What the global pandemic demonstrated to everyone was that you need a work force that is both agile and resilient. We’ve already noticed this in senior level interviews, where candidates are being asked about how they navigated the setbacks of redundancy and remote working during the crisis of Covid, what risks they took in their businesses and how they managed others during this time. 2023 is likely to see a recession in the US that could impact global economies, combined with an energy crisis and global conflicts of various kinds, the world is less secure than perhaps it was a few years ago. Against this backdrop, businesses are looking for employees and leaders who can weather the storm and take difficult decisions when needed.


5.      Diversity push

While much of the West is now taking a more involved look at a broad spectrum of diversity dimensions and looking at how to best accommodate these in the workforce (gender, ethnicity, but also physical ability, neuro-diversity and age as some examples), Asia in general is still grappling with gender diversity in a big way – with a specific focus on the male/female divide – see our previous blog for International Women’s Day. The Covid19 lockdowns, combined with remote working and the period when all the kids were learning online increased gender gaps in employment and education. In addition, conversative mindsets tend to put a disproportionate burden on women when it comes to caregiving, while continuing to expect top level delivery in the workplace.


For Singapore, the gender pay gap has barely changed over the past 20 years, stagnating at around 16% (as an unadjusted figure) despite women making up 64.2% of the labour force in 2021, entering more STEM roles than ever before and making a slightly greater impression at board level. While these figures are still behind targets and there is a huge amount of work to do, this nevertheless increases the progressive pressure in the market towards gender equality.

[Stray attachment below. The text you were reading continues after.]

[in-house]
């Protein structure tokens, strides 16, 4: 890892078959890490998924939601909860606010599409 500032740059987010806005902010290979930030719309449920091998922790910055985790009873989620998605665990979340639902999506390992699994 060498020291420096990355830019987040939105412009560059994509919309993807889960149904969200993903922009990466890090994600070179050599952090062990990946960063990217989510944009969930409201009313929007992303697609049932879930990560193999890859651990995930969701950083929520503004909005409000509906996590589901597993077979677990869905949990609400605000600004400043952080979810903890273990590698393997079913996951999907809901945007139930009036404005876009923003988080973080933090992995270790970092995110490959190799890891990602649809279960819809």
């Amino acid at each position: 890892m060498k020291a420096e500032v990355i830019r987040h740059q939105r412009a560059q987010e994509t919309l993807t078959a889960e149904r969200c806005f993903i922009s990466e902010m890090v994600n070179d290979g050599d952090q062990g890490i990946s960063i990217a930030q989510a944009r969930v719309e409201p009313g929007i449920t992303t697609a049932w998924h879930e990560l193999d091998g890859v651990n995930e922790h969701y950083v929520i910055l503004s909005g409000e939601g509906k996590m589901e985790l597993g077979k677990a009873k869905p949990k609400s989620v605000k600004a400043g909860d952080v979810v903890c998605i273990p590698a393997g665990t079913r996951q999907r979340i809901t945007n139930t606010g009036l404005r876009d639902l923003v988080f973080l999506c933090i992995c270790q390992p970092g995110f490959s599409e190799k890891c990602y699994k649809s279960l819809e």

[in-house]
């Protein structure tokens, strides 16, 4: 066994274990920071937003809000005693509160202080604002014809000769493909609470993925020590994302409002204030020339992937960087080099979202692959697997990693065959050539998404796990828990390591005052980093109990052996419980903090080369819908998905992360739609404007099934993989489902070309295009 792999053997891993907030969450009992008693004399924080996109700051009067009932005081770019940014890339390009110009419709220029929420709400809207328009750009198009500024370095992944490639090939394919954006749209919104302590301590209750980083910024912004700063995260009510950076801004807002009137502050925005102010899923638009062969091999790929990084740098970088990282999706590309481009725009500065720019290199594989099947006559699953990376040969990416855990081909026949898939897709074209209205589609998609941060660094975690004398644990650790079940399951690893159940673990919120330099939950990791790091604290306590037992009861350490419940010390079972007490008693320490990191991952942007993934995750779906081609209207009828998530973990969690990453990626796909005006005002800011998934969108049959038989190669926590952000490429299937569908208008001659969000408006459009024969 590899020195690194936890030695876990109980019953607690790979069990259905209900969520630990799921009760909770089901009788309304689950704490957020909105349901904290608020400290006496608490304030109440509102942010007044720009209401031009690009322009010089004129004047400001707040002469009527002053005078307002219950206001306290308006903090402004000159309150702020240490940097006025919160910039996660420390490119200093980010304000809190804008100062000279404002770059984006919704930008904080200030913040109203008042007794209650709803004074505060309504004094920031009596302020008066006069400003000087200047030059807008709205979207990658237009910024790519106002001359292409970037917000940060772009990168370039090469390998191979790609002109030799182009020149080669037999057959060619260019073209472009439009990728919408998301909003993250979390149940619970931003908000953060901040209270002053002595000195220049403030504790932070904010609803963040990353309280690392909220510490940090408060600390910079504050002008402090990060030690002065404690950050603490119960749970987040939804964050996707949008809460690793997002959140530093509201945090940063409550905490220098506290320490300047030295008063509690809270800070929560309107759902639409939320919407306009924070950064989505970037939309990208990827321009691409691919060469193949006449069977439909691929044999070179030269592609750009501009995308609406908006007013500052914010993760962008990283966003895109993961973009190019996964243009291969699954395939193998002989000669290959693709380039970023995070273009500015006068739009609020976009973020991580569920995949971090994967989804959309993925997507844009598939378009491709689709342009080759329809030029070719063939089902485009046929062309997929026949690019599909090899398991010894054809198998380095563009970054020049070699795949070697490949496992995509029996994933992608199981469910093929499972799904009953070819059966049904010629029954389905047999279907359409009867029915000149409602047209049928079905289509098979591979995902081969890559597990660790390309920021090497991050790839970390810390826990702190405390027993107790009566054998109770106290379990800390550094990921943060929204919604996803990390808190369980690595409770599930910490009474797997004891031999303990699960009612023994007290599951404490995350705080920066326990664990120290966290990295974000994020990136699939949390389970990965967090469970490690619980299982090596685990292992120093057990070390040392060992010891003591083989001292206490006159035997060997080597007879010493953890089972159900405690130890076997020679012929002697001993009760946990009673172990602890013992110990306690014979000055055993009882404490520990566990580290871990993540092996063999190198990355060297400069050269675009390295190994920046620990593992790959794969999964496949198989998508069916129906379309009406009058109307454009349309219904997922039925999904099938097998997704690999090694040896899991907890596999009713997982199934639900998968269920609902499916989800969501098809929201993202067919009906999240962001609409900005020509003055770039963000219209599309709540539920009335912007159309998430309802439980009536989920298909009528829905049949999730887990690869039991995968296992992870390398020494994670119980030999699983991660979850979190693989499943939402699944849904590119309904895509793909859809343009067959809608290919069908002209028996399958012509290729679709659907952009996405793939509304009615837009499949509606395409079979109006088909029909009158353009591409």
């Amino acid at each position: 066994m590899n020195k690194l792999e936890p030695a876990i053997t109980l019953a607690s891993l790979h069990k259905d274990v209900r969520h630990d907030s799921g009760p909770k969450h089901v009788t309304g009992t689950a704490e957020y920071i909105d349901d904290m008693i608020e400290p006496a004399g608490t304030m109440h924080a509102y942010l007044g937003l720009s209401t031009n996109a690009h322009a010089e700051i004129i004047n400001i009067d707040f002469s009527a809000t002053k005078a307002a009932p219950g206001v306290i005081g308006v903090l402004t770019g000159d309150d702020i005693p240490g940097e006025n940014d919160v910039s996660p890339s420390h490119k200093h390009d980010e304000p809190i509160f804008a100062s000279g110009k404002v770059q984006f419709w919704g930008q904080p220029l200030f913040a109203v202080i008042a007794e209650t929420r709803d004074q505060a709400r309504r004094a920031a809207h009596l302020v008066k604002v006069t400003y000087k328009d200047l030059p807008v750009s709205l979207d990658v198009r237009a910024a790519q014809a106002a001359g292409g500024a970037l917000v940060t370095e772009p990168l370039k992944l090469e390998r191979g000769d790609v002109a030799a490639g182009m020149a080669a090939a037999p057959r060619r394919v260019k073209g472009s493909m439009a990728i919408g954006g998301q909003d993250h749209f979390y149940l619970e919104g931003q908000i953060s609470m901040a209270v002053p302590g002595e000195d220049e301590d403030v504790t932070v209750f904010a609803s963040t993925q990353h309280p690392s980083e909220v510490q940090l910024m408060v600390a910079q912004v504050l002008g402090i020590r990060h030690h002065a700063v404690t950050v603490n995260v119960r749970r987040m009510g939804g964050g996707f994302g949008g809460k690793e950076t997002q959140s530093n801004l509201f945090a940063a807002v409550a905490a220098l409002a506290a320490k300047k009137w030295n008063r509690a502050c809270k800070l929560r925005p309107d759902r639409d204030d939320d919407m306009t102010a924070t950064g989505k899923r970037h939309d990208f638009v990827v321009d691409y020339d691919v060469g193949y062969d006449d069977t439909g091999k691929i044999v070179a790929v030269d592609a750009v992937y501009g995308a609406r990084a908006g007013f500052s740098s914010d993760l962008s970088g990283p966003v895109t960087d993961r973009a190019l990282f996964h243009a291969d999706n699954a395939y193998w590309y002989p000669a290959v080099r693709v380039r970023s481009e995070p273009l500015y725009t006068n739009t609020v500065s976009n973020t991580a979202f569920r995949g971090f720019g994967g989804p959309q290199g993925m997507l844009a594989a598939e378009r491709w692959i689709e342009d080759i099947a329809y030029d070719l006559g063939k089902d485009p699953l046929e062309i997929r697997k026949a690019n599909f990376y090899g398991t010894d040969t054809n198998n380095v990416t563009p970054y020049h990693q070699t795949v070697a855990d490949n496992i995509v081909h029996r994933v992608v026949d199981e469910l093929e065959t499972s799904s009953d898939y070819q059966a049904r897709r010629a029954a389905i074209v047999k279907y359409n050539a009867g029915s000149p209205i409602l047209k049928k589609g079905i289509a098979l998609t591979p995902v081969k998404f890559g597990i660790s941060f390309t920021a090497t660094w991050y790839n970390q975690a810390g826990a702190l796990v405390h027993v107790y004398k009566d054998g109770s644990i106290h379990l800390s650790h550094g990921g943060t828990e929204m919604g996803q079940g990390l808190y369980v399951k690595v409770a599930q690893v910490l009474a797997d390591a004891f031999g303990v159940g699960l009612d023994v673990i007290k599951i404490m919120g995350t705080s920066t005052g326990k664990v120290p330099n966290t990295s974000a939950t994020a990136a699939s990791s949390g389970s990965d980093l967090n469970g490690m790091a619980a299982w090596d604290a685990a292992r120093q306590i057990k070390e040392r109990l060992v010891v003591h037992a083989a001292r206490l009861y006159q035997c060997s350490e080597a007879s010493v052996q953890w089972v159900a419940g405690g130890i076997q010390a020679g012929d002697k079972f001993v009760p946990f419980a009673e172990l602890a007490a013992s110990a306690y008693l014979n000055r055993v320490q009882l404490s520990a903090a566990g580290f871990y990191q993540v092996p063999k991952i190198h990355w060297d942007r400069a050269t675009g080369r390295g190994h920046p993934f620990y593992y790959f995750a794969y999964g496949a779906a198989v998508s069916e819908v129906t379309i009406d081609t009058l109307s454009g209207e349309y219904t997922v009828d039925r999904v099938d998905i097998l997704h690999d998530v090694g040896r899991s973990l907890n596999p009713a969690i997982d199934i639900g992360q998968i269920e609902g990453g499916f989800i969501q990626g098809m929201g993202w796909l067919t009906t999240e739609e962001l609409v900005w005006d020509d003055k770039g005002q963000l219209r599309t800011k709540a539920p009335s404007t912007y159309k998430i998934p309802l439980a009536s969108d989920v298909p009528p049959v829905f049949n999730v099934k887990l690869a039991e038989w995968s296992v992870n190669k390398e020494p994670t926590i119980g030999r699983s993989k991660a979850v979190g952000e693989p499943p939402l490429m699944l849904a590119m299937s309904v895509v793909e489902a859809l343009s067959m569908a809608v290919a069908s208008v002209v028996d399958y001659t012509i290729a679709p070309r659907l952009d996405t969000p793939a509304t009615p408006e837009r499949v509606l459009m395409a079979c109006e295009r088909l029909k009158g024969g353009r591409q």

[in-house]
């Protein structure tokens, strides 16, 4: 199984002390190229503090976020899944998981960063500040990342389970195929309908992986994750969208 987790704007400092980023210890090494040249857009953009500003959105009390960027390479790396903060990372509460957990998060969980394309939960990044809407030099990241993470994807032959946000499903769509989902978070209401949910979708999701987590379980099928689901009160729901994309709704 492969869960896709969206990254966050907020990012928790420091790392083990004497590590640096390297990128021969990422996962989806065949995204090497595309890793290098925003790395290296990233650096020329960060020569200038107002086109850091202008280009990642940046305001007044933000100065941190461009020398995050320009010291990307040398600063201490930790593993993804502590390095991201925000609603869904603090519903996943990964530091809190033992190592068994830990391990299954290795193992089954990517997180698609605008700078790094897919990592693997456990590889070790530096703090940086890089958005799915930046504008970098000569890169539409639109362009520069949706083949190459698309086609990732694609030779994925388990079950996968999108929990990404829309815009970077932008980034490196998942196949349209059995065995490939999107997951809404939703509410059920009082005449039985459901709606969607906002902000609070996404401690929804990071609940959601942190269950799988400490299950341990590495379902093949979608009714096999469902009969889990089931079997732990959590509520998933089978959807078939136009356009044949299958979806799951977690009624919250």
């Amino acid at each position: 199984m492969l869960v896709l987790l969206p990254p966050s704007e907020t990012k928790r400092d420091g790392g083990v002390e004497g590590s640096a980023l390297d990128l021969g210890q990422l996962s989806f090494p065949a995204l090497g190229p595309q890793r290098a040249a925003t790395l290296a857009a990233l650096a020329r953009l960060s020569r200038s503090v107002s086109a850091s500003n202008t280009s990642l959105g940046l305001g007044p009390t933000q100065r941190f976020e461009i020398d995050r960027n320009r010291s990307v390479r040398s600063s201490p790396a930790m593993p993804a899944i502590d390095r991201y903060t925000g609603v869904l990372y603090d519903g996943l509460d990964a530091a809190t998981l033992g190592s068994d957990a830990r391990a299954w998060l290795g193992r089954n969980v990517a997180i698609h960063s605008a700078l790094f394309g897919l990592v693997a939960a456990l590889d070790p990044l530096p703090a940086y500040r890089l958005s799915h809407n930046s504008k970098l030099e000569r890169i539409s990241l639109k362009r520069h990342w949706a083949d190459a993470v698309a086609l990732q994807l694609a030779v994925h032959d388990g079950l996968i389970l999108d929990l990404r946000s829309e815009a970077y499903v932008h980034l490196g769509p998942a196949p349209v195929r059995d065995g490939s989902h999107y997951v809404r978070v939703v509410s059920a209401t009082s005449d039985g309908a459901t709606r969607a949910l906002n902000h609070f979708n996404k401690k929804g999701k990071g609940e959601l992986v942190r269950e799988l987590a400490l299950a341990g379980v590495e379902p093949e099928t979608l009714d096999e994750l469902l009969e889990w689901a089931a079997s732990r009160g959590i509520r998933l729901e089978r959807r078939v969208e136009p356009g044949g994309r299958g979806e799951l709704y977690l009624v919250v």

For Malaysia, the country was ranked 103 on the World Economic Forum’s (WEF) Global Gender Gap Index 2022, trailing Singapore (49), Thailand (79) and Indonesia (92). And the pay gap has not narrowed over the past 10 years, in spite of discussions on the topic dating back to 1957, a female labour force participation rate of 54.6% in 2021, and a generally higher level of education among women, rather than men, in that workforce. However, there has been progress here too. 2021 data indicated that female representation on the top 100 PLC Boards of Directors in Malaysia was at 25.8%, an 82% increase from 2015 and, in January this year, Bursa Malaysia updated its listing rules, mandating that all PLCs should have at least one female director by June 2023. Again, this is an inevitable increase in pressure driving the market to gender equality.


Therefore, we expect this shift to accelerate in 2023 and we’ll also expect to see more initiatives in both territories to further promote equal pay for women and men and greater female representation in senior positions.


And finally…

We hope you’ve had a great year in 2022 and we’d like to wish all our candidates, clients, colleagues and friends a very Merry Christmas holiday and a fantastic New Year – from all of us at Ellwood Consulting.